City Commissioner Terry Turner is accused of putting a half-million-dollar pension payment at risk with his language in the Strong City Manager Charter Amendment.
The Sarasota News Leader has found that language jeopardizing the pension money first was proposed by City Auditor and Clerk Pam Nadalini in a Sept. 14, 2010 memo to the Charter Review Committee.
The group was doing a once-a-decade overhaul of the city’s charter at the time. It had asked each of the charter officials – the city manager, city attorney and city auditor and clerk – to propose “housekeeping amendments” to correct errors and streamline government activities as part of that process.
More than 18 months before Turner and his political action committee began circulating their petition, Nadalini proposed sweeping language giving her the power to administer all the city’s pension plans, not just the general employees’ plan.
It turns out the language in either proposal – Nadalini’s “housekeeping amendment” or Turner’s “strong city manager” – jeopardizes the $500,000 in annual firefighters’ pension money from the state.
While Turner and his confederates have taken criticism for not writing their proposal carefully, Nadalini’s “housekeeping measure” passed the scrutiny of the charter committee, the city attorney and the City Commission over a 20-month period.
City Attorney Robert Fourner reported to the City Commission on Aug. 1 that the Turner amendment language said the city manager would serve as the administrator of the general employee pension plans and others. “I can’t take that language out, but it could mean the loss of state funds,” he said.
State law says, “In each municipality and in each special fire control district there is hereby created a board of trustees of the firefighters’ pension trust fund, which shall be solely responsible for administering the trust fund.”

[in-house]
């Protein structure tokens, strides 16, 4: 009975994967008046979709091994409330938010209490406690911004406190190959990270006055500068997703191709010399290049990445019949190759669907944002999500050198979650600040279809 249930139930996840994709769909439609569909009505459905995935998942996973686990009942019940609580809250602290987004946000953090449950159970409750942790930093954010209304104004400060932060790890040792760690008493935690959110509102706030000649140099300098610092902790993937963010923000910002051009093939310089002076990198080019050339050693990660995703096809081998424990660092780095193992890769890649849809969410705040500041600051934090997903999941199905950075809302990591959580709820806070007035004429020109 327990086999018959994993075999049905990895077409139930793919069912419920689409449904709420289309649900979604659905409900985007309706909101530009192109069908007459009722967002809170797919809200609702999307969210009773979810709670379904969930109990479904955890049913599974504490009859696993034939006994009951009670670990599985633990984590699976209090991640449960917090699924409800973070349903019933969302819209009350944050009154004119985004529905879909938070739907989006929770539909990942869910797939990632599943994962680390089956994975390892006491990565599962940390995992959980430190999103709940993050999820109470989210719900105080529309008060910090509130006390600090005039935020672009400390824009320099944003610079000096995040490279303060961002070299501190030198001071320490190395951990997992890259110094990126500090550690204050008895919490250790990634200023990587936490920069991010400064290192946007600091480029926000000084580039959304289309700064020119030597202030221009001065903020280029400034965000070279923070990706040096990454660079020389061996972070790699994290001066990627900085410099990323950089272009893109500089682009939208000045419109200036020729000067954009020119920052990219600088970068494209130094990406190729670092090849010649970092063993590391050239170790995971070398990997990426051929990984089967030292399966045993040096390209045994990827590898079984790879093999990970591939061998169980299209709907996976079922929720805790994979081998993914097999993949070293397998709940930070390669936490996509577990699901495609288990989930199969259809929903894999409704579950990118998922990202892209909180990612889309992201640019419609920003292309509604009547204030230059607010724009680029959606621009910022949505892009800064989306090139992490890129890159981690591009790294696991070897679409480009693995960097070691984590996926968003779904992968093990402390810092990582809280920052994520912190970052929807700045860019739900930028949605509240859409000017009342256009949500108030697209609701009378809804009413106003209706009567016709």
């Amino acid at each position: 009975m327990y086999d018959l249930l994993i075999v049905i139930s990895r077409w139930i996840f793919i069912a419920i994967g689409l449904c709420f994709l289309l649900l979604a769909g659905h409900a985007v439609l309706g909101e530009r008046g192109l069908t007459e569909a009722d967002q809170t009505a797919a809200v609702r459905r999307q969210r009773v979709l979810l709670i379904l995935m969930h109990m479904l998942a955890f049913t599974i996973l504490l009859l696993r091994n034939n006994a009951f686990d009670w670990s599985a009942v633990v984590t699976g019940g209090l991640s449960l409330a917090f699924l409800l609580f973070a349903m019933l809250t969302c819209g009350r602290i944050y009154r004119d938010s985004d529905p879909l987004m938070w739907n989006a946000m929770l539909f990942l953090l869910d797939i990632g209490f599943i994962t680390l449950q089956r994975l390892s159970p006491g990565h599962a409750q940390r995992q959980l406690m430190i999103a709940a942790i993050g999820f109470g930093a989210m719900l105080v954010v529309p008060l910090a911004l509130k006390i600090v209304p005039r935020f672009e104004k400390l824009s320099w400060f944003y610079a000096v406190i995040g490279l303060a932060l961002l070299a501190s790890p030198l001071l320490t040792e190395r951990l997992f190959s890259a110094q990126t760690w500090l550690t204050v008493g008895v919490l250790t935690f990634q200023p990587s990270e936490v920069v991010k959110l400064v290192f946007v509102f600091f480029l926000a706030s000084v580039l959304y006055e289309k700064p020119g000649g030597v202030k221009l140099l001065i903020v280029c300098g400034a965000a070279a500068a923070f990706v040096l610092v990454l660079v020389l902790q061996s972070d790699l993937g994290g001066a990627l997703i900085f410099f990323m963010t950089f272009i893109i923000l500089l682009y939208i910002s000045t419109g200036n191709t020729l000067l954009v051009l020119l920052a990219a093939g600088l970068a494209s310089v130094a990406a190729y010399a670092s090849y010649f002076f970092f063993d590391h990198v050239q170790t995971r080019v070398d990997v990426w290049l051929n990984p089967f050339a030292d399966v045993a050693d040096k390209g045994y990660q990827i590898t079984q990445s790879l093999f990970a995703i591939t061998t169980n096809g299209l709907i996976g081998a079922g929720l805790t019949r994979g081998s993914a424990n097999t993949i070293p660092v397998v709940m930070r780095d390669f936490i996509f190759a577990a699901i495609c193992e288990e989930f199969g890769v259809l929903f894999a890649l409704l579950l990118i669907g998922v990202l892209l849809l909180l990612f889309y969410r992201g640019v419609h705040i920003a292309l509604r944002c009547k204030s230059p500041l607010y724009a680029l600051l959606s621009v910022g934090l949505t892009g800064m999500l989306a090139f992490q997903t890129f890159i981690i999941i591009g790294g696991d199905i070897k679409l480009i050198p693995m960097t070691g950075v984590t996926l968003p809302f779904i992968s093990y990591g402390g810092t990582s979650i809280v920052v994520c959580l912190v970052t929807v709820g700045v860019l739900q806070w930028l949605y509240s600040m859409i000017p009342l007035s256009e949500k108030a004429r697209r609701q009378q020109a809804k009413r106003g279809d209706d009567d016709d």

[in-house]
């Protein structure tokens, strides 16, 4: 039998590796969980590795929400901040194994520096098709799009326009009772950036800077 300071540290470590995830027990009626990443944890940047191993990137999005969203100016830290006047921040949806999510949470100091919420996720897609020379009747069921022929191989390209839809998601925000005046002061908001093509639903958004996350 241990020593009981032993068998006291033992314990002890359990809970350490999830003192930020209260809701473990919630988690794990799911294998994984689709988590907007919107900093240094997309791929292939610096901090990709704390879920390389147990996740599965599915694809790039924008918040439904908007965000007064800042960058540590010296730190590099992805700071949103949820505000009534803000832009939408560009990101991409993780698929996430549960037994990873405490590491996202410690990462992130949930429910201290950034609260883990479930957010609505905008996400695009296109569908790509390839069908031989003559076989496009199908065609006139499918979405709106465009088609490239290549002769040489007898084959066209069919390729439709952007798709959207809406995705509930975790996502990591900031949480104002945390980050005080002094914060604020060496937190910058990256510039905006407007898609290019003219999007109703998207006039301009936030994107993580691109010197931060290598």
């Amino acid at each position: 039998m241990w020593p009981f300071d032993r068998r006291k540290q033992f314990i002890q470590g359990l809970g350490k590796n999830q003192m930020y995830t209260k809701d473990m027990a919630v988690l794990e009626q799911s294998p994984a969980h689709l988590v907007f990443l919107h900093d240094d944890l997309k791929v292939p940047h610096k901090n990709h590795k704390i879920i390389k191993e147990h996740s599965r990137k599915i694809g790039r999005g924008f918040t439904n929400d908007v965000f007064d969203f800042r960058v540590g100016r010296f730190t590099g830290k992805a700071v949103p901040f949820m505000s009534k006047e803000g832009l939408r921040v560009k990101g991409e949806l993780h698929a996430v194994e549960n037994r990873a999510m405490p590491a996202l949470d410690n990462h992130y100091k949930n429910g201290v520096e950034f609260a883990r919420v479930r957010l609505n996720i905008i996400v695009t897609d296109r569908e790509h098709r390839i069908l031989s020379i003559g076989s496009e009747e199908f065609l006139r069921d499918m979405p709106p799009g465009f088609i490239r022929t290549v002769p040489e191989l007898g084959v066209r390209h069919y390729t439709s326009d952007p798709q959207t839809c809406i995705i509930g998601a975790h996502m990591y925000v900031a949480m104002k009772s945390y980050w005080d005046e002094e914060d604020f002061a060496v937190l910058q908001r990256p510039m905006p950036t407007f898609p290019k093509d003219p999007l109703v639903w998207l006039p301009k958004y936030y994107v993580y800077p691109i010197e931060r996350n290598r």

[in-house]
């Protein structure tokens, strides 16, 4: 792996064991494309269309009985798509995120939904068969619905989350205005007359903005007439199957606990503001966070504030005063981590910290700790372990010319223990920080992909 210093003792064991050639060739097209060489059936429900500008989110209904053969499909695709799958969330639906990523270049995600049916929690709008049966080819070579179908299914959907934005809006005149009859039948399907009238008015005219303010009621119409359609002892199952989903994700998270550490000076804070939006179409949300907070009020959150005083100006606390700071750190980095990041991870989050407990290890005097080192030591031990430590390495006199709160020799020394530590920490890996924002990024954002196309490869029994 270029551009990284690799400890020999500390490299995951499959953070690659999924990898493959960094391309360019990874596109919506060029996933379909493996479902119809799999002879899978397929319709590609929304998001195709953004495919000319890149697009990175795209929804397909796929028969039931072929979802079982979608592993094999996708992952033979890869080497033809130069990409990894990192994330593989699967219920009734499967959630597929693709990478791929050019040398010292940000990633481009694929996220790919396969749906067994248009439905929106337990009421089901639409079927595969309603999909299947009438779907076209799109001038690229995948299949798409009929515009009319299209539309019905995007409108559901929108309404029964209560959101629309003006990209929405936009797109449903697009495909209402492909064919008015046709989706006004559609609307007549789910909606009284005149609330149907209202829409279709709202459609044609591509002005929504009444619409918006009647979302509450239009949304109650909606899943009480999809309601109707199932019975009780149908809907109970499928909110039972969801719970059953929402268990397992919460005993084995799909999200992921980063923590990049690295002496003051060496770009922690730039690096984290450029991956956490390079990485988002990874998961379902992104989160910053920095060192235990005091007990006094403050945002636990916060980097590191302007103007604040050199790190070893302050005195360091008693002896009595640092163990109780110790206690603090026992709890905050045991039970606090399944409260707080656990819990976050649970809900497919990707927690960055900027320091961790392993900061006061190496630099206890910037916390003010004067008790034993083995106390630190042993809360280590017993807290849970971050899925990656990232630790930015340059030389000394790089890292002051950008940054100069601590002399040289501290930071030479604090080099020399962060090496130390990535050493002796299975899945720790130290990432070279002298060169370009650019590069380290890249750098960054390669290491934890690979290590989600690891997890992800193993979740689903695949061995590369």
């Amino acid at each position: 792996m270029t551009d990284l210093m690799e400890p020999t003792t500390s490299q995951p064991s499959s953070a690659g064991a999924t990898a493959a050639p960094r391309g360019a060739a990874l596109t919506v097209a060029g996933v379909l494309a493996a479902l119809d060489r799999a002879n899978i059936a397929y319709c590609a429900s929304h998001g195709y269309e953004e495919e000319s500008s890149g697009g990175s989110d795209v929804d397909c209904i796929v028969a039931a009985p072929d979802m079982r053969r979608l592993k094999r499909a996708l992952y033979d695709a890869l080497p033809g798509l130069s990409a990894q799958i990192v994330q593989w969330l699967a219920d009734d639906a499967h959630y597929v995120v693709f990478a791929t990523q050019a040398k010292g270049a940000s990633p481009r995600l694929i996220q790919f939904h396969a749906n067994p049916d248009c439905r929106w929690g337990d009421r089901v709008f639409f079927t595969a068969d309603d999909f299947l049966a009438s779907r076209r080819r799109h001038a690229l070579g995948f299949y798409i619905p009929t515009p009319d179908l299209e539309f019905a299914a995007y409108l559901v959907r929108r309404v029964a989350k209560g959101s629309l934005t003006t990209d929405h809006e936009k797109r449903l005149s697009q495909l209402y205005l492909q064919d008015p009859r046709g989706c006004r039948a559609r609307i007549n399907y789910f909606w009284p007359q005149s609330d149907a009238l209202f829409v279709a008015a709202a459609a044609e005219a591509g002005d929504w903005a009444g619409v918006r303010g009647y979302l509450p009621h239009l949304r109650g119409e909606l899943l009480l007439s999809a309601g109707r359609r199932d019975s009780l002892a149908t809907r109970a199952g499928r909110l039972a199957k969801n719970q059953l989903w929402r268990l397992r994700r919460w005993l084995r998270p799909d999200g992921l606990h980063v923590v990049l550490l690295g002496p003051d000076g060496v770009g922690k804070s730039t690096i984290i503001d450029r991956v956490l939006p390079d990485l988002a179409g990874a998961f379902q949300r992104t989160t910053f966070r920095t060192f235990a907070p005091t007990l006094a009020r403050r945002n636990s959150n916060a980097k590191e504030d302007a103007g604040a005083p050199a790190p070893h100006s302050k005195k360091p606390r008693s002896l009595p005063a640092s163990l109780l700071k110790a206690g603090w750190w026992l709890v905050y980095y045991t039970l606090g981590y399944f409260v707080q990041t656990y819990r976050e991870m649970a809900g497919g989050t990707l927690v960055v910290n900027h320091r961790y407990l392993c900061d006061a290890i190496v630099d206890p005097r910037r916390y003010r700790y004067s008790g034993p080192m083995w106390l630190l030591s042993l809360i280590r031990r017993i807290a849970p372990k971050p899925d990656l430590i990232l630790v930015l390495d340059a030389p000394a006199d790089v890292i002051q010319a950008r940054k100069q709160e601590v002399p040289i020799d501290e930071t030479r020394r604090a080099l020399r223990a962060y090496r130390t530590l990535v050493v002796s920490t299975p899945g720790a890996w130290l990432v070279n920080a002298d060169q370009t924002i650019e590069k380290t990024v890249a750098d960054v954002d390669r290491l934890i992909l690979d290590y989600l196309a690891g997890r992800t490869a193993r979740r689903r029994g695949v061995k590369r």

Because the Turner amendment would make the city manager responsible for the firefighters’ pension trust fund, its board of trustees no longer would be responsible for it, and that would violate the law. The state’s solution would be to cut off its contribution.
However, Nadalini’s memo 22 months earlier was even more explicit. The current charter says the city audior and clerk shall “serve as the pension administrator of the General Employees Pension Plan.”
Her memo changed and expanded that to say she would “serve as the administrator of the City’s Pension Plans” — not just the general employees’ plan, but the city’s pension plans, plural. That is the same power that Turner would give the city manager.
In other words, Nadalini – who sits on two of the city’s three pension boards – made the same mistake nearly two years before Fournier caught the problem in Turner’s amendment.
Nadalini amendment would solve her problem
However, the same “housekeeping amendment” would eliminate a major problem for Nadalini. As previously reported here, she has been unable to obtain a surety bond since she took the city auditor and clerk’s position in 2010. The charter “housekeeping amendment” would allow an insurance policy to take the place of a bond.
When the Charter Review Committee, and later the Sarasota City Commission, reviewed the proposed charter changes, they were unaware Nadalini was unqualified for a surety bond, having twice tried and failed to obtain one. Then-City Manager Bob Bartolotta and Human Resources Head Kurt Hoverter were aware of the failure, but they did not inform the City Commission that Nadalini was in violation of the city charter’s requirement for a bond.